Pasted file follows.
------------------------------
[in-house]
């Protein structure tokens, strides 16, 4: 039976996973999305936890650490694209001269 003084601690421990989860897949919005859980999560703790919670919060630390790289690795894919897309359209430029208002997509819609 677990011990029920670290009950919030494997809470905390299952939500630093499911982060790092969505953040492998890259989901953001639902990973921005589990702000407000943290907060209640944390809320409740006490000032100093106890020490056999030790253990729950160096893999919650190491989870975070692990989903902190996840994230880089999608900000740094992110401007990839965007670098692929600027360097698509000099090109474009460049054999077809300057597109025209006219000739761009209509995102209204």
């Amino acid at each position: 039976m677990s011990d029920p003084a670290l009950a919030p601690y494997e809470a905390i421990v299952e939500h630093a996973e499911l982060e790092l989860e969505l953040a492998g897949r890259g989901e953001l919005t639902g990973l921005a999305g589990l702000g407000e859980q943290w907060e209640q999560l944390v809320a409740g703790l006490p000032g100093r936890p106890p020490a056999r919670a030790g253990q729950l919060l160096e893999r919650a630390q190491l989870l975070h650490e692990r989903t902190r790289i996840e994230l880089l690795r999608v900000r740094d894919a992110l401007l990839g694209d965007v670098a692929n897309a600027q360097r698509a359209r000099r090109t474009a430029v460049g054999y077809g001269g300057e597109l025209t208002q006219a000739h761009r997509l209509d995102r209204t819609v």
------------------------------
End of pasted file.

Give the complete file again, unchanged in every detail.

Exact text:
[in-house]
């Protein structure tokens, strides 16, 4: 039976996973999305936890650490694209001269 003084601690421990989860897949919005859980999560703790919670919060630390790289690795894919897309359209430029208002997509819609 677990011990029920670290009950919030494997809470905390299952939500630093499911982060790092969505953040492998890259989901953001639902990973921005589990702000407000943290907060209640944390809320409740006490000032100093106890020490056999030790253990729950160096893999919650190491989870975070692990989903902190996840994230880089999608900000740094992110401007990839965007670098692929600027360097698509000099090109474009460049054999077809300057597109025209006219000739761009209509995102209204």
């Amino acid at each position: 039976m677990s011990d029920p003084a670290l009950a919030p601690y494997e809470a905390i421990v299952e939500h630093a996973e499911l982060e790092l989860e969505l953040a492998g897949r890259g989901e953001l919005t639902g990973l921005a999305g589990l702000g407000e859980q943290w907060e209640q999560l944390v809320a409740g703790l006490p000032g100093r936890p106890p020490a056999r919670a030790g253990q729950l919060l160096e893999r919650a630390q190491l989870l975070h650490e692990r989903t902190r790289i996840e994230l880089l690795r999608v900000r740094d894919a992110l401007l990839g694209d965007v670098a692929n897309a600027q360097r698509a359209r000099r090109t474009a430029v460049g054999y077809g001269g300057e597109l025209t208002q006219a000739h761009r997509l209509d995102r209204t819609v």